Jump to the main content block

Eden Social Welfare Foundation

A nuclear waste hero’s story of overcoming depression

Translator: Niny Yang


A nuclear waste hero’s story of overcoming depression
Everyone is scared of nuclear waste. However, Gui Xiong Lin, whose job dealt with nuclear waste and whose health was not affected by it, encountered a more personal problem after retirement – self-isolation.  Gui Xiong Lin defeated depression and found himself again through volunteering.

Gui Xiong Lin and his wife were deeply in love, and both their children had married and settled down. When they had everything, his wife unexpectedly passed away at middle age.

It turned out that Gui Xiong Lin couldn’t get over his wife’s sudden death, prompting his depression. He was surrounded with grief every day in the office. His supervisor recommended him to switch units, something that would allow him to surround himself with a new environment and brighten up his spirits. Gui Xiong Lin proceeded to transfer to where locals there called “the place where the demon resides”: the nuclear waste storage in Lanyu.

Days working at the nuclear waste storage were those of sheer terror. In the sun, the sweltering heat burned his skin all day while he worked outside. In the rain, he had to worry about the water sink into the storage running off and polluting nearby water systems, so he had no choice but to collect test results in the pouring rain. With news of diplomatic issues between Taiwan and mainland China, he fretted about a possible invasion that would destroy the storage yard. Although there weren’t any accidents during the days he served in Lanyu, the psychological burden made Gui Xiong Lin retired at 65 years old.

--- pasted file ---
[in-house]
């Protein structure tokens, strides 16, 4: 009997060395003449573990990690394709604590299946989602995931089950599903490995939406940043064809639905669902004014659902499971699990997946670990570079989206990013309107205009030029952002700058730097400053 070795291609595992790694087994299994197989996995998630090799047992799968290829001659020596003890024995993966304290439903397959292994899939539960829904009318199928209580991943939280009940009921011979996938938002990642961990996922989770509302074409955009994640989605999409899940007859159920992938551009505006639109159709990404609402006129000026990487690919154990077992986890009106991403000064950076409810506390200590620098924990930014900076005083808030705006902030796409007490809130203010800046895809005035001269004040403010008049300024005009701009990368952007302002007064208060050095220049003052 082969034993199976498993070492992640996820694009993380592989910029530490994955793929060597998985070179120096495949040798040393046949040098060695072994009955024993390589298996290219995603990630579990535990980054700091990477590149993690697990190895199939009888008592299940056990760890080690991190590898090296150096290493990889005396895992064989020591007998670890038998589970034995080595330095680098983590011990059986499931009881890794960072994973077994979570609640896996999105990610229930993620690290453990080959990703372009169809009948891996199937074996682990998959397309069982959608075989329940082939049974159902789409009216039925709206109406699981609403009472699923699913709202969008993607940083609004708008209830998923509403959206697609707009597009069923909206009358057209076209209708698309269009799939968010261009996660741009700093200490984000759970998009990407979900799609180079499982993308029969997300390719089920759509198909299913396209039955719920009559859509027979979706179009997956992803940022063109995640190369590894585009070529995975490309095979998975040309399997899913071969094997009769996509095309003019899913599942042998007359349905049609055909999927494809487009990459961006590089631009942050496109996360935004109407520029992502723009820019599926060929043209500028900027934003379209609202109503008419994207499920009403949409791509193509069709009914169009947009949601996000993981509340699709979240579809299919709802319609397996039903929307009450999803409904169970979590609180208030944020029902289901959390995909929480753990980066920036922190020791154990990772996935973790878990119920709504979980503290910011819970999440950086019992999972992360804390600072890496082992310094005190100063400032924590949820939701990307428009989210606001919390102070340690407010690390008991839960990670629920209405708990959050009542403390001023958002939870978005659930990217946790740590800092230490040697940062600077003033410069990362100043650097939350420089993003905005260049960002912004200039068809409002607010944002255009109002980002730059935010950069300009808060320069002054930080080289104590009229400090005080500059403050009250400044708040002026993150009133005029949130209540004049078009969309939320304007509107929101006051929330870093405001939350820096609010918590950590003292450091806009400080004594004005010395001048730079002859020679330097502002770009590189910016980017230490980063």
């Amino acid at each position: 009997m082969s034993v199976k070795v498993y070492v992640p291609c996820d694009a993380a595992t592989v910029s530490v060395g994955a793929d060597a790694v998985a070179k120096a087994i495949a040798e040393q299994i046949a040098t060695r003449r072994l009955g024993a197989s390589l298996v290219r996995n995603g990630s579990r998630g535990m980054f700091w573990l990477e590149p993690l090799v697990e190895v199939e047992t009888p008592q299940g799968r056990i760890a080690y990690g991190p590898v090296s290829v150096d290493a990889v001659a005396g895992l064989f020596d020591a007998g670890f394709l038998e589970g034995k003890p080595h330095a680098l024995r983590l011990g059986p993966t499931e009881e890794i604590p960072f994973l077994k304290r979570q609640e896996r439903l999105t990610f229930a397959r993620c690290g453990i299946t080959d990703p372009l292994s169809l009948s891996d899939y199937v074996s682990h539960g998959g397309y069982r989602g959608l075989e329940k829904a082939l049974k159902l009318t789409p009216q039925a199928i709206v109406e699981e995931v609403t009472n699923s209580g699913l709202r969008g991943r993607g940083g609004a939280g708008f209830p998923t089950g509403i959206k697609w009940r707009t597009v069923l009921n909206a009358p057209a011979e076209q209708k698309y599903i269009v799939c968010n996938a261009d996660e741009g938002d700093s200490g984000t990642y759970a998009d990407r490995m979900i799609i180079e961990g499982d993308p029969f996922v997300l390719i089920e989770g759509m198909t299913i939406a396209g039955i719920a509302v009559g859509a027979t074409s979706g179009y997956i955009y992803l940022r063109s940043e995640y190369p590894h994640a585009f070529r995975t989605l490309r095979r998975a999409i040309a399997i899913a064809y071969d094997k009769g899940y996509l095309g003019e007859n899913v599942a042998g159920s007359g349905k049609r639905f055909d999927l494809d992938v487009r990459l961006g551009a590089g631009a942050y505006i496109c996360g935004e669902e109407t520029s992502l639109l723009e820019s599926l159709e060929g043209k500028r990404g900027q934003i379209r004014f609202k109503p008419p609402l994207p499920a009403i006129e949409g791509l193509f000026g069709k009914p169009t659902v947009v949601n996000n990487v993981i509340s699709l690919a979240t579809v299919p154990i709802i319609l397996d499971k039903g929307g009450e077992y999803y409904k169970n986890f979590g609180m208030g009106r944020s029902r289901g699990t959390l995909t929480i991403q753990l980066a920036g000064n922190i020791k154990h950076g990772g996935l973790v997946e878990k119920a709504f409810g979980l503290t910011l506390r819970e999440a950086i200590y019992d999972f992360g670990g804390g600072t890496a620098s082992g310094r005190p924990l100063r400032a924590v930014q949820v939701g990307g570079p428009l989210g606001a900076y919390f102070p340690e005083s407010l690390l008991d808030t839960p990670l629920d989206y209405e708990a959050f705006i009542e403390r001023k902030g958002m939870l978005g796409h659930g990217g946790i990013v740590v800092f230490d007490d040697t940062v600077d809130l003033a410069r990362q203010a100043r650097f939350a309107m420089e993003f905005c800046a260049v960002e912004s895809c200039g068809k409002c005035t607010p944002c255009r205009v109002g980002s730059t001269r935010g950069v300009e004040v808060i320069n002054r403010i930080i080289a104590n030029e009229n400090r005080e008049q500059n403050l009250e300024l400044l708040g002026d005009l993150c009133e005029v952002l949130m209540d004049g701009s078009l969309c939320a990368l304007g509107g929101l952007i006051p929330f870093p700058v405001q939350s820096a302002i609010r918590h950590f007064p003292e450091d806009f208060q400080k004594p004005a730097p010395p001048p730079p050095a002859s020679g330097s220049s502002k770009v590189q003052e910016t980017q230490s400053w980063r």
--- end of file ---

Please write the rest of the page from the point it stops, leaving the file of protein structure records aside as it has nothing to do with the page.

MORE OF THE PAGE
Two years before retiring, he was at the peak of his life: he traveled a lot and got a lot of attention from family and friends. After that, his life started to become dull. Living alone, he didn’t want to bother others considering that their friends and family have their own life, so he started to block out others. Even when friends invited for meals, he would refuse and blame the weather. Shut off from having connections with people, Gui Xiong Lin became delirious and did not believe that he was severely ill.

One day he was looking outside from his balcony, with a breeze blowing in his face and shadows of trees swaying in unison. A voice near his ear whispered, “Jump! Jump!” Gui Xiong Lin automatically grasped the rail, but a second later came to his senses, appalled what he was about to do. He immediately told his daughter in law about the incident, whom was frightened and made a psychiatric appointment for him.

The psychiatrist diagnosed him with an early stage of depression and said, “I’m glad you came to find me as many people suffer from depression without knowing that they have it,” and prescribed him non-drug medicines: “exercise” and “join the crowd.” Gui Xiong Lin already swam 40 minutes every morning, so he had the “exercise” part down. For the “join the crowd” part, the doctor recommended him to join the volunteer organization at Eden Social Welfare Foundation near his house.



Gui Xiong Lin shared his thoughts on volunteering at Eden. ”Many volunteer services are either basic or miscellaneous tasks. There are many people in need who require volunteer assistance.” He told himself, “Start from scratch and do the basics. Be open minded, do what you can do for the volunteer service; don’t be picky and try every single task.” Office small tasks such as phone calls, sending posters, and making small cards are the tasks Gui Xiong Lin was willing to assist with. He took to the tasks and gained trust and love from his colleagues at Eden.

Although Gui Xiong Lin had experienced many exciting things and met interesting people, the volunteer experience created the highlight of Gui Xion Lin’s retirement life. Nowadays, Gui Xion Lin has a varied weekly schedule: he arranges 2 days for volunteering at Eden, 1 day for attending mobile phone courses at the church, 1 day for exercising, and 1 day for free. He lives his life now with an open mind and heart. Life after retirement can be black and white, or colourful as you wish. Gui Xiong Lin’s story has encouraged retired homebodies to get out of their comfort zone and embrace the world.